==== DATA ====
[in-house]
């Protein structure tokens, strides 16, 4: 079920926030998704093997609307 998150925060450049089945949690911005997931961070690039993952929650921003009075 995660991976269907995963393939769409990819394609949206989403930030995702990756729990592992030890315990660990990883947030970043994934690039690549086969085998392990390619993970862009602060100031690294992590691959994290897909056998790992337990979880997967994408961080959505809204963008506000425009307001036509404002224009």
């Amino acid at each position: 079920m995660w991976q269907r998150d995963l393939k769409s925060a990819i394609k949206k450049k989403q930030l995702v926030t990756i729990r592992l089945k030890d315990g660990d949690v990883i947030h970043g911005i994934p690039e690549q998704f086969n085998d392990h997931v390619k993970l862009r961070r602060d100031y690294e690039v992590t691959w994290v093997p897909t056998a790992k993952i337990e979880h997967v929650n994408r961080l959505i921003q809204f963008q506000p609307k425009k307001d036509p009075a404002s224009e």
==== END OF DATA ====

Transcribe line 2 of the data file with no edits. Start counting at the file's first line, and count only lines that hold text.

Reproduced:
């Protein structure tokens, strides 16, 4: 079920926030998704093997609307 998150925060450049089945949690911005997931961070690039993952929650921003009075 995660991976269907995963393939769409990819394609949206989403930030995702990756729990592992030890315990660990990883947030970043994934690039690549086969085998392990390619993970862009602060100031690294992590691959994290897909056998790992337990979880997967994408961080959505809204963008506000425009307001036509404002224009």